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STI perspectives
  1. Joseph D Tucker1,2,
  2. Kristine Shields3,
  3. Giovanni Villa4
  1. 1 IGHID, University of North Carolina, Chapel Hill, North Carolina, USA
  2. 2 Faculty of Infectious and Tropical Diseases, London School of Hygiene and Tropical Medicine, London, UK
  3. 3 Shields’ Medical Writing and Consulting, Philadelphia, Pennsylvania, USA
  4. 4 Department of Global Health and Infection, Brighton and Sussex Medical School, Brighton, UK
  1. Correspondence to Dr Joseph D Tucker, UNC Project-China, Guangzhou 510095, China; jdtucker{at}

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Turning to the crowd for advice on STI diagnosis

Do people turn to internet groups for help with their own sexual health problems? An empirical analysis of the online website Reddit examined how often people ask the online community for diagnostic help related to STIs. The study examined a random sample of 500 social media posts and found that 58% of posts requested diagnostic advice from the online community. A total of 87% of requests for help were answered by the local community, often within a matter of hours. The investigators did not examine the accuracy of responses or whether this online engagement delayed clinical care seeking. This study raises important questions about the opportunities and perils of tapping collective intelligence for sexual health.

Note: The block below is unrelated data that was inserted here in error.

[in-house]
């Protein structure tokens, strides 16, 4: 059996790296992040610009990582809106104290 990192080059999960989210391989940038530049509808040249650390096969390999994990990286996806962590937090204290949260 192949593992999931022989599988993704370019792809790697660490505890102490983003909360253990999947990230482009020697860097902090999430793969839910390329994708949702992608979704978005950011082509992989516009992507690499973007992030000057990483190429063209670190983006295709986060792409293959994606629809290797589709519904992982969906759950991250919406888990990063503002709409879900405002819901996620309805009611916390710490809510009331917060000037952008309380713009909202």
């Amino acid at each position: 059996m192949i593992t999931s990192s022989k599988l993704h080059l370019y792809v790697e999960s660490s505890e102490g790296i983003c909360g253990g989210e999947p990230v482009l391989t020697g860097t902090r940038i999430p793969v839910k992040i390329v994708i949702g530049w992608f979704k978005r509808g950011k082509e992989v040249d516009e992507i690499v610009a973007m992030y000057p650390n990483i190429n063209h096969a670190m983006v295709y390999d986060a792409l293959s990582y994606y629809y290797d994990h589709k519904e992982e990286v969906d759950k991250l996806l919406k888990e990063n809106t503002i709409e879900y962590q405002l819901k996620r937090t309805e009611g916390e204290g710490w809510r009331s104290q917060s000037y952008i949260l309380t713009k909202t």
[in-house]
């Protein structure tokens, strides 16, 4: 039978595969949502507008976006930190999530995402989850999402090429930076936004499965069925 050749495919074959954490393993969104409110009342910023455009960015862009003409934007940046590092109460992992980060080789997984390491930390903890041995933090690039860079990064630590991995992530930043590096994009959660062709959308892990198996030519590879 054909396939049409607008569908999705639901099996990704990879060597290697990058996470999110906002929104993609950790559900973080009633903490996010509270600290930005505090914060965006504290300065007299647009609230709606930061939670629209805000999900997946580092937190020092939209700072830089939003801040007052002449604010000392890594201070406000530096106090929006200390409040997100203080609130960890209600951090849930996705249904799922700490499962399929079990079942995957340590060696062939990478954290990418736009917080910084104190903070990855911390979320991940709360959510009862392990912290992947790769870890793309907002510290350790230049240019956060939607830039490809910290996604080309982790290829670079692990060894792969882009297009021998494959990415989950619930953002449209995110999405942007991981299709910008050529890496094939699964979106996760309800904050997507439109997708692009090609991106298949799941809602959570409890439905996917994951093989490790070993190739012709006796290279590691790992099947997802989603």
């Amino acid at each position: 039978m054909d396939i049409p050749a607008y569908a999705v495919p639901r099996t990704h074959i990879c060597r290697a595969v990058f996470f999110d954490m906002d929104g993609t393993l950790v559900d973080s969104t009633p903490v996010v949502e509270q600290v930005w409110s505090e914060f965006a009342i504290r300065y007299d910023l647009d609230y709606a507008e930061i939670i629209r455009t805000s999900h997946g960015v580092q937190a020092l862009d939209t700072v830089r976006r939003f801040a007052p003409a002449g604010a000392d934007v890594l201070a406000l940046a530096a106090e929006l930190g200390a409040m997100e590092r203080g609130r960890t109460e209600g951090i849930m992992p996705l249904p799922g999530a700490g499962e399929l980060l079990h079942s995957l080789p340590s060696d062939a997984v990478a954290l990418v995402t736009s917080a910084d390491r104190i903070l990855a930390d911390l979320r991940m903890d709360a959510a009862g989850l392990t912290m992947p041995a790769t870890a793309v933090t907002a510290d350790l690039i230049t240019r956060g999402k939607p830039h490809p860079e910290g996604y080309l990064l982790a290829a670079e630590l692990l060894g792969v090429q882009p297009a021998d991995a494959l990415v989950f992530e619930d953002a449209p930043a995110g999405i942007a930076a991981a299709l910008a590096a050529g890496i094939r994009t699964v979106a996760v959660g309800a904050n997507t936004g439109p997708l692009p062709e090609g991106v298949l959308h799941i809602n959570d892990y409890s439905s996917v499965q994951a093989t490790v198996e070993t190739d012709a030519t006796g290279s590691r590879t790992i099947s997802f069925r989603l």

Nobles AL, Leas EC, Althouse BM, et al. Requests for Diagnoses of Sexually Transmitted Diseases on a Social Media Platform. JAMA 2019;322(17):1712–3. doi:10.1001/jama.2019.14390.

Primary care intervention increases STI testing rates in remote populations